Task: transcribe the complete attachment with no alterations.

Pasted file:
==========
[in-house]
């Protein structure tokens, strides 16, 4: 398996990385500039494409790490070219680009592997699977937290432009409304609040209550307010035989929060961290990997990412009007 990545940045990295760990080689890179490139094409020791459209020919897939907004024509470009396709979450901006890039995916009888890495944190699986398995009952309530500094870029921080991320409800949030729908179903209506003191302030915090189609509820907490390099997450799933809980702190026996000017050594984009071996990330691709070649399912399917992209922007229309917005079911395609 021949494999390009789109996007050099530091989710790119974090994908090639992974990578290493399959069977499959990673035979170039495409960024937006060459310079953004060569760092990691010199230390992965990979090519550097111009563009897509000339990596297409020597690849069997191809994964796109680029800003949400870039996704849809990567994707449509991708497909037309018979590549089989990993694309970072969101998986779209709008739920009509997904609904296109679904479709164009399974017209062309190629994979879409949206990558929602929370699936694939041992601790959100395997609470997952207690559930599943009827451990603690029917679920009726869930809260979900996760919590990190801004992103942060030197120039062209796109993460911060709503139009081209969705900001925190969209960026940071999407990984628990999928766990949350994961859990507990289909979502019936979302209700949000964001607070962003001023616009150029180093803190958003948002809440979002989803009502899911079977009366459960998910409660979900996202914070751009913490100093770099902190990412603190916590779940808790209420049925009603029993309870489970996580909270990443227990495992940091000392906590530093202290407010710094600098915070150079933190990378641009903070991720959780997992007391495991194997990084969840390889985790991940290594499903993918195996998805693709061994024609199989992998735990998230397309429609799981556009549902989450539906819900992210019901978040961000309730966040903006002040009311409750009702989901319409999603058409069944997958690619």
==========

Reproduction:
[in-house]
């Protein structure tokens, strides 16, 4: 398996990385500039494409790490070219680009592997699977937290432009409304609040209550307010035989929060961290990997990412009007 990545940045990295760990080689890179490139094409020791459209020919897939907004024509470009396709979450901006890039995916009888890495944190699986398995009952309530500094870029921080991320409800949030729908179903209506003191302030915090189609509820907490390099997450799933809980702190026996000017050594984009071996990330691709070649399912399917992209922007229309917005079911395609 021949494999390009789109996007050099530091989710790119974090994908090639992974990578290493399959069977499959990673035979170039495409960024937006060459310079953004060569760092990691010199230390992965990979090519550097111009563009897509000339990596297409020597690849069997191809994964796109680029800003949400870039996704849809990567994707449509991708497909037309018979590549089989990993694309970072969101998986779209709008739920009509997904609904296109679904479709164009399974017209062309190629994979879409949206990558929602929370699936694939041992601790959100395997609470997952207690559930599943009827451990603690029917679920009726869930809260979900996760919590990190801004992103942060030197120039062209796109993460911060709503139009081209969705900001925190969209960026940071999407990984628990999928766990949350994961859990507990289909979502019936979302209700949000964001607070962003001023616009150029180093803190958003948002809440979002989803009502899911079977009366459960998910409660979900996202914070751009913490100093770099902190990412603190916590779940808790209420049925009603029993309870489970996580909270990443227990495992940091000392906590530093202290407010710094600098915070150079933190990378641009903070991720959780997992007391495991194997990084969840390889985790991940290594499903993918195996998805693709061994024609199989992998735990998230397309429609799981556009549902989450539906819900992210019901978040961000309730966040903006002040009311409750009702989901319409999603058409069944997958690619």